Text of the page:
23. I used that NES trick on my VCS "Boing" demo (in the easter egg), but then, I'm one of those programmers who's also a musician. It didn't really take any extra cycles compared to any other music routine (I just had two tables, one for the lower notes in the chord, one for the higher, and used the LSB of the frame counter to choose the table), but it did double the ROM space required for the music data. That wasn't a problem, since my demo didn't do a whole lot, but in a game like this, it could be. The TIA's set of distortions make it tough because most of the notes are sharp or flat. To create in-tune intermodal frequencies by strobing AUDC[01] repeatedly during the frame might take more than the 4 or 5 evenly spaced writes most modern homebrews' kernels will allow (e.g. sacrifice a scan line where the playfield is symmetrical because there are no dots) in order to produce something that sounds like a note and not a glitchy minor second. If it does work, the resulting tone will likely sound pretty different than pure tones using the same distortion. But hey, Parker Bros. managed to get the Odyssey2 to play the Frogger theme song, so it's probably possible. I love that sound testing tool, and wish I'd had something like it 15 years ago when I still had a TV my VCS would play nicely with.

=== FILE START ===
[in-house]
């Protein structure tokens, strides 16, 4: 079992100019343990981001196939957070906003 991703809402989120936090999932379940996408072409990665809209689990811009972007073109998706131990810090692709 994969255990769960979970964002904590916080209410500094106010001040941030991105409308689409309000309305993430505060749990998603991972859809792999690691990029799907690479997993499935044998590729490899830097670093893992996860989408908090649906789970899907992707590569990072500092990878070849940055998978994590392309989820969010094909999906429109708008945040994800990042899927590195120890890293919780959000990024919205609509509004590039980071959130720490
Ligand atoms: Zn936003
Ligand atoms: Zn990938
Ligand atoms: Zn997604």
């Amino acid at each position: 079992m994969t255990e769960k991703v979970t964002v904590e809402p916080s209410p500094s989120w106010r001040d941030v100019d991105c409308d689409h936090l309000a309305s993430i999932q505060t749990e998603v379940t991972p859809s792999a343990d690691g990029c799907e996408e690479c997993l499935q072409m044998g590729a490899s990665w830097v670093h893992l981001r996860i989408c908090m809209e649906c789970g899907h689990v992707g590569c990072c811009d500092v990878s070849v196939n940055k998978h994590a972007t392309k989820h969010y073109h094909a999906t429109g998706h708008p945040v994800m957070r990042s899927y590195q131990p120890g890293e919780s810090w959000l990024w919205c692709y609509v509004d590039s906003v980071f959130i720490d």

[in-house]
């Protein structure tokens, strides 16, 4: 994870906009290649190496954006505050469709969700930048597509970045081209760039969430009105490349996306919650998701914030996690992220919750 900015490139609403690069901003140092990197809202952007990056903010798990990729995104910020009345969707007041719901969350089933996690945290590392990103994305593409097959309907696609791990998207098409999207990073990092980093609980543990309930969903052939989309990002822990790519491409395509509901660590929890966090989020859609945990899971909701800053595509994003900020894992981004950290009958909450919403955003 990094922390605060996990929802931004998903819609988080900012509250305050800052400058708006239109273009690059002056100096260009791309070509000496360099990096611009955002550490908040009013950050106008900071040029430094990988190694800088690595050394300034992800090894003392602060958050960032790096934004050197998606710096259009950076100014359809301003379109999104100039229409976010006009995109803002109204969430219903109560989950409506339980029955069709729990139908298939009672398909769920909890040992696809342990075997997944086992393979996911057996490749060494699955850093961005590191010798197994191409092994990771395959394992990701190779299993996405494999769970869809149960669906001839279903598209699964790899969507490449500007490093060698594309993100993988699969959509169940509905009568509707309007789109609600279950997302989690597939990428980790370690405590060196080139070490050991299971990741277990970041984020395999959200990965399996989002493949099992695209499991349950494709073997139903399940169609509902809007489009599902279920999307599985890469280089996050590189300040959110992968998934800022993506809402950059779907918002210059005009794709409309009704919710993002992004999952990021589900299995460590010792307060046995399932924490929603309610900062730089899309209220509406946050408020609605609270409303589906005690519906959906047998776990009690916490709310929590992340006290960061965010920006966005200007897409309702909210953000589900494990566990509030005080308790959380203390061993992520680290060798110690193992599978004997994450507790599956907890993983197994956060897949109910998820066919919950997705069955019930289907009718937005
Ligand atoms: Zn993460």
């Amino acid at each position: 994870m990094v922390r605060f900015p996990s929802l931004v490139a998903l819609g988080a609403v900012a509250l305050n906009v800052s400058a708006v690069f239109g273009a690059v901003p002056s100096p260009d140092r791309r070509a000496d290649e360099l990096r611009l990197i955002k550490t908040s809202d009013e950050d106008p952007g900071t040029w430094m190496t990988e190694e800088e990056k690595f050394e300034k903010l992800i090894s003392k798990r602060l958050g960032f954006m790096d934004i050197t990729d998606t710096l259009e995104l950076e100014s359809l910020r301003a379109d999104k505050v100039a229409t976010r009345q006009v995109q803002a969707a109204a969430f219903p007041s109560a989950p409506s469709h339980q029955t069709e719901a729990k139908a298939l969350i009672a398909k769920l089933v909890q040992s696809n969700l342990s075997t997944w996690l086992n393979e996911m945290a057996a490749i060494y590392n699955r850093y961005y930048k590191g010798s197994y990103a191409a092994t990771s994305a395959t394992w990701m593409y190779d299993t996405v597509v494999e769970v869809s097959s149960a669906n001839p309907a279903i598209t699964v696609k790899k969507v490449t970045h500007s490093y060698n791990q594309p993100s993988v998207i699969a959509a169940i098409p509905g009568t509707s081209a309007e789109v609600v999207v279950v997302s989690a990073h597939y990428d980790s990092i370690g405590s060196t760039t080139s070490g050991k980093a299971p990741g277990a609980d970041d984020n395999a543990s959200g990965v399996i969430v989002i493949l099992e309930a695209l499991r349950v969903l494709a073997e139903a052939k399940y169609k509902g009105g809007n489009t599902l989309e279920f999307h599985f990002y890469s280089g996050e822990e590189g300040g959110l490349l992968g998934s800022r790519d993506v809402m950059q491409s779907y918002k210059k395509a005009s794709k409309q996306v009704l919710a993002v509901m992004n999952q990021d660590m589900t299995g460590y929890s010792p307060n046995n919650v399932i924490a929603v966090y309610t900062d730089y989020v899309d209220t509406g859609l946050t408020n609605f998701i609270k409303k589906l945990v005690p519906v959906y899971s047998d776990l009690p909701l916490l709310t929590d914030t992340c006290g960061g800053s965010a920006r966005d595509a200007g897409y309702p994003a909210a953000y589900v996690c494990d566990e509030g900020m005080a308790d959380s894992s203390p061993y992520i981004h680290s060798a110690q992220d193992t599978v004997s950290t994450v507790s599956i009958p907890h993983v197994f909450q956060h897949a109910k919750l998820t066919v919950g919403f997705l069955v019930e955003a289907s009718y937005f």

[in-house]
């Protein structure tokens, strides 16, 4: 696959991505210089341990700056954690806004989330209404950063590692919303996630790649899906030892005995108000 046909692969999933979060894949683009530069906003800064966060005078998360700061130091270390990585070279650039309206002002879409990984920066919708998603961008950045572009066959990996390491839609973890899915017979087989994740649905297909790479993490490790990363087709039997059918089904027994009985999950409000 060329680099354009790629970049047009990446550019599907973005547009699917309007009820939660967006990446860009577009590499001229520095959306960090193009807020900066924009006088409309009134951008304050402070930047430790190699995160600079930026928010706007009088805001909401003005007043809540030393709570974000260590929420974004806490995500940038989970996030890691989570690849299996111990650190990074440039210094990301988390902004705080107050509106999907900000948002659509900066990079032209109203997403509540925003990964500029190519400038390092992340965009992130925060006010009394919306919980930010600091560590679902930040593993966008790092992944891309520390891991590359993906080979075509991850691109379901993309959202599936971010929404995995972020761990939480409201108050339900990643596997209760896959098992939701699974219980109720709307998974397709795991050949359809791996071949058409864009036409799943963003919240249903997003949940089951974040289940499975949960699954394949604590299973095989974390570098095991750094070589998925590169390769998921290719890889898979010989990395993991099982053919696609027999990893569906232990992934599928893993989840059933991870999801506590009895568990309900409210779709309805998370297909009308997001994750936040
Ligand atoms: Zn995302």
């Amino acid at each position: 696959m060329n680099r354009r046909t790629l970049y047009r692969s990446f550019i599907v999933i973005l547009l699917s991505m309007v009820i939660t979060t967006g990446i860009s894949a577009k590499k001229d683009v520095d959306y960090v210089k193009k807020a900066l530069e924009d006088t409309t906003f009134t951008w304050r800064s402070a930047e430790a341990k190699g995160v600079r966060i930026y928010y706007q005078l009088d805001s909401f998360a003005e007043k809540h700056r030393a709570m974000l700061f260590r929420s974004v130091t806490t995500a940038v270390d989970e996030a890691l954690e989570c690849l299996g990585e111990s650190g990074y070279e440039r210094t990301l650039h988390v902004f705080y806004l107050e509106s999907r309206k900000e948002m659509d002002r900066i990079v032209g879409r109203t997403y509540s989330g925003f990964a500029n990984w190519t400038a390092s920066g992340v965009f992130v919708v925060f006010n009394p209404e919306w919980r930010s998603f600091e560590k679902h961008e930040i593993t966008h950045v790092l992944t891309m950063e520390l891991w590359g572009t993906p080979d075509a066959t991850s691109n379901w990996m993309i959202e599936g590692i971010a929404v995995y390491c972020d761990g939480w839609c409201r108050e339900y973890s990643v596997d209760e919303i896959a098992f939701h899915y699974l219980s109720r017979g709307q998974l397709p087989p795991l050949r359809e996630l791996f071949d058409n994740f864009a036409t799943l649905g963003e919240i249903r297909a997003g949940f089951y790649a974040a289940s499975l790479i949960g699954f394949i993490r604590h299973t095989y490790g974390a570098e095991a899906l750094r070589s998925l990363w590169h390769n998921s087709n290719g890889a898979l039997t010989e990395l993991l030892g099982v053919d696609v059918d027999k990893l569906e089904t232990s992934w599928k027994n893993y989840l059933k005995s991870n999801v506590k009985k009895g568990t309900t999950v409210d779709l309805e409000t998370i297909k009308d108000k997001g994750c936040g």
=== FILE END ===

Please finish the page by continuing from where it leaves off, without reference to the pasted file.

24. Apart from slowing it down a little, I think the only thing that can really be done with that is doubling it an octave down, as the arcade one does. I don't know whether any of the available distortion patterns would allow this and still be in tune. Can't remember if I've posted to this thread before now, but if not.... congratulations, dintar816, you've blown all our minds! Think I'm overdue to find a new avatar pic at this point
  25. That does look lovely, and seems like it would be a nice approach to take. (I'd never seen it till now.) I suppose the usual bB blank scanlines are another thing that would help visually distinguish it from actual Zelda games if the OP is using that, though (as in Surround back in the day) I find them extremely distracting. Anyway, I think the OP's statement of intent to make "a demake of The Legend of Zelda" could put it in the same category as PR, since pretty much anything released after 1980 ported to the VCS is automatically a demake. But you're right, no one said anything about making carts. On the other hand, I was never under the impression sprybug was a profiteer either; it was just inevitable once it started getting good that people would start bugging him for a cart. If piders7 succeeds in making something merely as big as Atari Adventure with a Zelda-esque feel, the same thing will happen. Maybe he could call it "2D Dot Game Heroes"